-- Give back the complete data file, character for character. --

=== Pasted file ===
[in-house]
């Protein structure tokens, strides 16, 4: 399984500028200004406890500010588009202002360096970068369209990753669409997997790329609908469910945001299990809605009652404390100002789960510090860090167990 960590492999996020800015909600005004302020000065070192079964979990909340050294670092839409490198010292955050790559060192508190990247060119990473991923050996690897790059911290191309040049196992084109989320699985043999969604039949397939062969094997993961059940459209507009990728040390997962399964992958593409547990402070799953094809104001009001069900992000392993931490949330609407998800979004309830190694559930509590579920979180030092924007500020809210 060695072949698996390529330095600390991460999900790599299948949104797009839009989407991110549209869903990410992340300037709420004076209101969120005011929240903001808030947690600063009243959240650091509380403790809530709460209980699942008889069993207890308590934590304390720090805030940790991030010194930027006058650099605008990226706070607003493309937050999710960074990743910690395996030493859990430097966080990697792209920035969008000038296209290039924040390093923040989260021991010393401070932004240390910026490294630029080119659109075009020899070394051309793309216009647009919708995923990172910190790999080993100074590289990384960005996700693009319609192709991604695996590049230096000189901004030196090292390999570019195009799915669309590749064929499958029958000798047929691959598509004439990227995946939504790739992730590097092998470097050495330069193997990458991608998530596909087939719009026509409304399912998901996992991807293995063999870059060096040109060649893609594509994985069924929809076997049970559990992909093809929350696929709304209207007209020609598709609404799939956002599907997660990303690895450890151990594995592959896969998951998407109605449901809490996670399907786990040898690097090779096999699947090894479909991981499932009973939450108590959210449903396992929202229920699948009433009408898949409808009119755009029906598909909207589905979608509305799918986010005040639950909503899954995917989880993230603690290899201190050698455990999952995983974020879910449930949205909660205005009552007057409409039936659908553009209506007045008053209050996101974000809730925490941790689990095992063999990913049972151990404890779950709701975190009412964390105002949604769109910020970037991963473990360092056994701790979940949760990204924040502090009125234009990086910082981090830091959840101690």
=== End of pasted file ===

[in-house]
């Protein structure tokens, strides 16, 4: 399984500028200004406890500010588009202002360096970068369209990753669409997997790329609908469910945001299990809605009652404390100002789960510090860090167990 960590492999996020800015909600005004302020000065070192079964979990909340050294670092839409490198010292955050790559060192508190990247060119990473991923050996690897790059911290191309040049196992084109989320699985043999969604039949397939062969094997993961059940459209507009990728040390997962399964992958593409547990402070799953094809104001009001069900992000392993931490949330609407998800979004309830190694559930509590579920979180030092924007500020809210 060695072949698996390529330095600390991460999900790599299948949104797009839009989407991110549209869903990410992340300037709420004076209101969120005011929240903001808030947690600063009243959240650091509380403790809530709460209980699942008889069993207890308590934590304390720090805030940790991030010194930027006058650099605008990226706070607003493309937050999710960074990743910690395996030493859990430097966080990697792209920035969008000038296209290039924040390093923040989260021991010393401070932004240390910026490294630029080119659109075009020899070394051309793309216009647009919708995923990172910190790999080993100074590289990384960005996700693009319609192709991604695996590049230096000189901004030196090292390999570019195009799915669309590749064929499958029958000798047929691959598509004439990227995946939504790739992730590097092998470097050495330069193997990458991608998530596909087939719009026509409304399912998901996992991807293995063999870059060096040109060649893609594509994985069924929809076997049970559990992909093809929350696929709304209207007209020609598709609404799939956002599907997660990303690895450890151990594995592959896969998951998407109605449901809490996670399907786990040898690097090779096999699947090894479909991981499932009973939450108590959210449903396992929202229920699948009433009408898949409808009119755009029906598909909207589905979608509305799918986010005040639950909503899954995917989880993230603690290899201190050698455990999952995983974020879910449930949205909660205005009552007057409409039936659908553009209506007045008053209050996101974000809730925490941790689990095992063999990913049972151990404890779950709701975190009412964390105002949604769109910020970037991963473990360092056994701790979940949760990204924040502090009125234009990086910082981090830091959840101690």